The Queen's Christmas Message 2007
|Here is the full text of the Queen's
Christmas Message broadcast on Christmas Day at 3 p.m. 2007 marks
the 50th anniversary of the first televising of the Queen's Christmas
Message and this year's broadcast included short clips from the first
broadcast in 1957.
|In my experience, the positive value
of a happy family is one of the factors of human existence that has
not changed. The immediate family of grandparents, parents and
children, together with their extended family, is still the core of a
Now today, of course, marks the birth of Jesus Christ. Among other things, it is a reminder that it is the story of a family; but of a family in very distressed circumstances. Mary and Joseph found no room at the inn; they had to make do in a stable, and the new-born Jesus had to be laid in a manger. This was a family which had been shut out.
Perhaps it was because of this early experience that, throughout his ministry, Jesus of Nazareth reached out and made friends with people whom others ignored or despised. It was in this way that he proclaimed his belief that, in the end, we are all brothers and sisters in one human family.
The Christmas story also draws attention to all those people who are on the edge of society - people who feel cut off and disadvantaged; people who, for one reason or another, are not able to enjoy the full benefits of living in a civilised and law-abiding community. For these people the modern world can seem a distant and hostile place.
It is all too easy to 'turn a blind eye', 'to pass by on the other side', and leave it to experts and professionals. All the great religious teachings of the world press home the message that everyone has a responsibility to care for the vulnerable. Fortunately, there are many groups and individuals, often unsung and unrewarded, who are dedicated to ensuring that the 'outsiders' are given a chance to be recognised and respected. However, each one of us can also help by offering a little time, a talent or a possession, and taking a share in the responsibility for the well-being of those who feel excluded.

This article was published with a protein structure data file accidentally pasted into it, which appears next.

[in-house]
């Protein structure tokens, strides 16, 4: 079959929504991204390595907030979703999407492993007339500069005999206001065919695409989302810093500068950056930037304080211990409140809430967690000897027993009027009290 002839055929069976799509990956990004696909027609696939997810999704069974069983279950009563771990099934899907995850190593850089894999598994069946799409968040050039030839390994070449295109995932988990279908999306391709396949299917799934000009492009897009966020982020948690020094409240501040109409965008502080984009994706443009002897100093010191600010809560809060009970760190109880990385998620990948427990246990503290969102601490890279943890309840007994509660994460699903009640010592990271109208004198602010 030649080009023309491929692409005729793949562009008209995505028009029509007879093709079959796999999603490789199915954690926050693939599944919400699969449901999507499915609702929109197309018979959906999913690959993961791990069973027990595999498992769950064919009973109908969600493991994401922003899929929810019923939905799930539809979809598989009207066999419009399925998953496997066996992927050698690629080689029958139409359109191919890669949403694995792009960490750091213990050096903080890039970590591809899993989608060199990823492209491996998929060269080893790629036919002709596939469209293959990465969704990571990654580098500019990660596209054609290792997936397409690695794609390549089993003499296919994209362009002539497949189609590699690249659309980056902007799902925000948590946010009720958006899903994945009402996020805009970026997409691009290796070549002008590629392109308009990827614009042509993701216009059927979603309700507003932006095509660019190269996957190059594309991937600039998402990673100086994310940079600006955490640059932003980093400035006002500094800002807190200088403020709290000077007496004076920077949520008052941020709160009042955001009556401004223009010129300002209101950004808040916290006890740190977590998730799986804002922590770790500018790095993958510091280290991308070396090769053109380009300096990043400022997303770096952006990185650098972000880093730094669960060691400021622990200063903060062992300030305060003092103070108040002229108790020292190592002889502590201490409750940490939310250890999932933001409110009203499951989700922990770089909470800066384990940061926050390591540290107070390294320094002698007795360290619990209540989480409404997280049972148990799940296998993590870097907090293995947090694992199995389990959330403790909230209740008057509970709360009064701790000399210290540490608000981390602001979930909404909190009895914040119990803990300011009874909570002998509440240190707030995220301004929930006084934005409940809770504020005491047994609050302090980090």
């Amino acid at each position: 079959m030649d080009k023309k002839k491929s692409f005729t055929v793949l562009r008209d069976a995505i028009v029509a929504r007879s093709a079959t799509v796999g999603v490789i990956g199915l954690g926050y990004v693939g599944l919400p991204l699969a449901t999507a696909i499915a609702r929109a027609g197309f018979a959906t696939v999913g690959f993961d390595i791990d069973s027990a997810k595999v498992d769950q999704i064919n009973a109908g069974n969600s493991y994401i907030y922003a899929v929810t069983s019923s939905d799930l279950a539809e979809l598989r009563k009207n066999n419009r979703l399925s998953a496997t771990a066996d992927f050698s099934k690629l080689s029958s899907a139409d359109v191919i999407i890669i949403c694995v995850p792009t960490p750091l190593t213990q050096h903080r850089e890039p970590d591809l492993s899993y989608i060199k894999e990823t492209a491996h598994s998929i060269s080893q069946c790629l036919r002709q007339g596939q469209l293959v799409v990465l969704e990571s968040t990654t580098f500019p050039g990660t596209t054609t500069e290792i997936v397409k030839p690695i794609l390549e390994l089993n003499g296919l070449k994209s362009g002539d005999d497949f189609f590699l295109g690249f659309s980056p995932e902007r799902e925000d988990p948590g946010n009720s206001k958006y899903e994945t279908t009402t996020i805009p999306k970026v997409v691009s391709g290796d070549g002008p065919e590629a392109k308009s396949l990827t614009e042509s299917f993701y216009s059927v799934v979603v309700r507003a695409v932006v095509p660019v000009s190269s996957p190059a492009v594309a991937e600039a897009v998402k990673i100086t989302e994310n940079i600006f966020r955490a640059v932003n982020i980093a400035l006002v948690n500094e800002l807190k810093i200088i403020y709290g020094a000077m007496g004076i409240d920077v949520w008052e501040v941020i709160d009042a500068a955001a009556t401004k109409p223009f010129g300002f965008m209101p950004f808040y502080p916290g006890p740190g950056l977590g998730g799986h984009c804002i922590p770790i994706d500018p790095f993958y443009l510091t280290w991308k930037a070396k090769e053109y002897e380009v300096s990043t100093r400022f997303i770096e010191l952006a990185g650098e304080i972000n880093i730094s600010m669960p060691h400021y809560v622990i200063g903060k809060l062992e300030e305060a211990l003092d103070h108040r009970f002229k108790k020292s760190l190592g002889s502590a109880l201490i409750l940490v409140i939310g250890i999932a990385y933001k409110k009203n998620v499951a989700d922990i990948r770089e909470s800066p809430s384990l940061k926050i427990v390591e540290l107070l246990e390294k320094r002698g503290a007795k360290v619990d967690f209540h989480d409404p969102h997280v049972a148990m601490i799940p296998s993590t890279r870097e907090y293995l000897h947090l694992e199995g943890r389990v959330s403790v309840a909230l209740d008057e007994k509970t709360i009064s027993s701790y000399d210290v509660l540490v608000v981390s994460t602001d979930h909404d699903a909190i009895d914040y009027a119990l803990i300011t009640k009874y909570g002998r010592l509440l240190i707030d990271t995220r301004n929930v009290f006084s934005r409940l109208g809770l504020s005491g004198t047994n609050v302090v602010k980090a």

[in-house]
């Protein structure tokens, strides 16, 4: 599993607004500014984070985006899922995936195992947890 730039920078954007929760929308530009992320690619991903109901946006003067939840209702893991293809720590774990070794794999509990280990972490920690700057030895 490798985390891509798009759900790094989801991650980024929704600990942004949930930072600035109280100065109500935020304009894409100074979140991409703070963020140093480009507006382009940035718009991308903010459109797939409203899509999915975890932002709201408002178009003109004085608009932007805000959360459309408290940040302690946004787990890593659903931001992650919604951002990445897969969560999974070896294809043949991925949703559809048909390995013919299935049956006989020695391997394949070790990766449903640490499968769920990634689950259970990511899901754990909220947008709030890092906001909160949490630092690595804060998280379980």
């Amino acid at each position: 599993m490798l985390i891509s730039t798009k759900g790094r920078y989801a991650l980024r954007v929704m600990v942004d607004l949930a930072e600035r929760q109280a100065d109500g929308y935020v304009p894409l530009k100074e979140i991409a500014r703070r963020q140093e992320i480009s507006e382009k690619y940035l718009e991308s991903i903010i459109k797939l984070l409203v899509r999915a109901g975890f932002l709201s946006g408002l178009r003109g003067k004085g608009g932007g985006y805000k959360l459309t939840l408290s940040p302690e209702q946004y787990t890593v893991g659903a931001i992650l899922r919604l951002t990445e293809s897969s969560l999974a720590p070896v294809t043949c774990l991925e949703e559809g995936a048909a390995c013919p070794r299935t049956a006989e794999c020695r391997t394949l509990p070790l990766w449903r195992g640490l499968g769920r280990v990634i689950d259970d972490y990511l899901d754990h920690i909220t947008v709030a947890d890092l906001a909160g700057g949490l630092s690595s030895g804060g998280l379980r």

And also today I want to draw attention to another group of people who deserve our thoughts this Christmas. We have all been conscious of those who have given their lives, or who have been severely wounded, while serving with the Armed Forces in Iraq and Afghanistan. The dedication of the National Armed Forces Memorial was also an occasion to remember those who have suffered while serving in these and every other place of unrest since the end of the Second World War.
For their families, Christmas will
bring back sad memories, and I pray that all of you, who are missing
those who are dear to you, will find strength and comfort in your
families and friends.
Wherever these words find you, and in whatever circumstances, I want to wish you all a blessed Christmas.
Old Poundswickians the world over will, I am sure, be ready to join together in wishing Her Majesty a happy and peaceful Christmas and a joyful New Year.
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